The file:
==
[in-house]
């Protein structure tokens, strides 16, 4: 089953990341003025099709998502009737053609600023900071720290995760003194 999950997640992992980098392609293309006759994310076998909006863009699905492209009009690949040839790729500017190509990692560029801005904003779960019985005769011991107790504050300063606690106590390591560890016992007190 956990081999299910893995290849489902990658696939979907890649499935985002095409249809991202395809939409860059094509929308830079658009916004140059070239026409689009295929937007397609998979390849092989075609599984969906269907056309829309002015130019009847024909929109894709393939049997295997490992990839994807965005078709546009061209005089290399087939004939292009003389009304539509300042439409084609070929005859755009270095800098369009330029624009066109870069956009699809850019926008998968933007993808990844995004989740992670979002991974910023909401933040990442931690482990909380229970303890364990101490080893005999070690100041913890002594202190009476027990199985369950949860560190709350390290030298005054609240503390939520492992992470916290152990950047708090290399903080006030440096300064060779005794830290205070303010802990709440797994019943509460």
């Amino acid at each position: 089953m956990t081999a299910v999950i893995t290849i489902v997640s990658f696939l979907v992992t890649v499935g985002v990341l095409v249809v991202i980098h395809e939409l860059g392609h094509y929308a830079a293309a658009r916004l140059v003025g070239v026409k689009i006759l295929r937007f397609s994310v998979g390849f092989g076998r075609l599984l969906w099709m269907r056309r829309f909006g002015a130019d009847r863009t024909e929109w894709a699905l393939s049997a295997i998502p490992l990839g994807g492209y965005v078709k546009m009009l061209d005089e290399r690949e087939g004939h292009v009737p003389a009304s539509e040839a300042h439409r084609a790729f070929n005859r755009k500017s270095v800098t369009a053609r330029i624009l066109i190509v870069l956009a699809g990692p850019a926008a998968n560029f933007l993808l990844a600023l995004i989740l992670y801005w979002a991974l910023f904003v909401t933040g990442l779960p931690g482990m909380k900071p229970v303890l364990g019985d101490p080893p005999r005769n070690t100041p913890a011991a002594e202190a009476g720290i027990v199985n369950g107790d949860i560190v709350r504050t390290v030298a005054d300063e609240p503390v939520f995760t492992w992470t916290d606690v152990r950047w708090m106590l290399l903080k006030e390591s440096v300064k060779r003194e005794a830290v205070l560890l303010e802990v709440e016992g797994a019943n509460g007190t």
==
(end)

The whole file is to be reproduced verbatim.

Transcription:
[in-house]
């Protein structure tokens, strides 16, 4: 089953990341003025099709998502009737053609600023900071720290995760003194 999950997640992992980098392609293309006759994310076998909006863009699905492209009009690949040839790729500017190509990692560029801005904003779960019985005769011991107790504050300063606690106590390591560890016992007190 956990081999299910893995290849489902990658696939979907890649499935985002095409249809991202395809939409860059094509929308830079658009916004140059070239026409689009295929937007397609998979390849092989075609599984969906269907056309829309002015130019009847024909929109894709393939049997295997490992990839994807965005078709546009061209005089290399087939004939292009003389009304539509300042439409084609070929005859755009270095800098369009330029624009066109870069956009699809850019926008998968933007993808990844995004989740992670979002991974910023909401933040990442931690482990909380229970303890364990101490080893005999070690100041913890002594202190009476027990199985369950949860560190709350390290030298005054609240503390939520492992992470916290152990950047708090290399903080006030440096300064060779005794830290205070303010802990709440797994019943509460």
């Amino acid at each position: 089953m956990t081999a299910v999950i893995t290849i489902v997640s990658f696939l979907v992992t890649v499935g985002v990341l095409v249809v991202i980098h395809e939409l860059g392609h094509y929308a830079a293309a658009r916004l140059v003025g070239v026409k689009i006759l295929r937007f397609s994310v998979g390849f092989g076998r075609l599984l969906w099709m269907r056309r829309f909006g002015a130019d009847r863009t024909e929109w894709a699905l393939s049997a295997i998502p490992l990839g994807g492209y965005v078709k546009m009009l061209d005089e290399r690949e087939g004939h292009v009737p003389a009304s539509e040839a300042h439409r084609a790729f070929n005859r755009k500017s270095v800098t369009a053609r330029i624009l066109i190509v870069l956009a699809g990692p850019a926008a998968n560029f933007l993808l990844a600023l995004i989740l992670y801005w979002a991974l910023f904003v909401t933040g990442l779960p931690g482990m909380k900071p229970v303890l364990g019985d101490p080893p005999r005769n070690t100041p913890a011991a002594e202190a009476g720290i027990v199985n369950g107790d949860i560190v709350r504050t390290v030298a005054d300063e609240p503390v939520f995760t492992w992470t916290d606690v152990r950047w708090m106590l290399l903080k006030e390591s440096v300064k060779r003194e005794a830290v205070l560890l303010e802990v709440e016992g797994a019943n509460g007190t």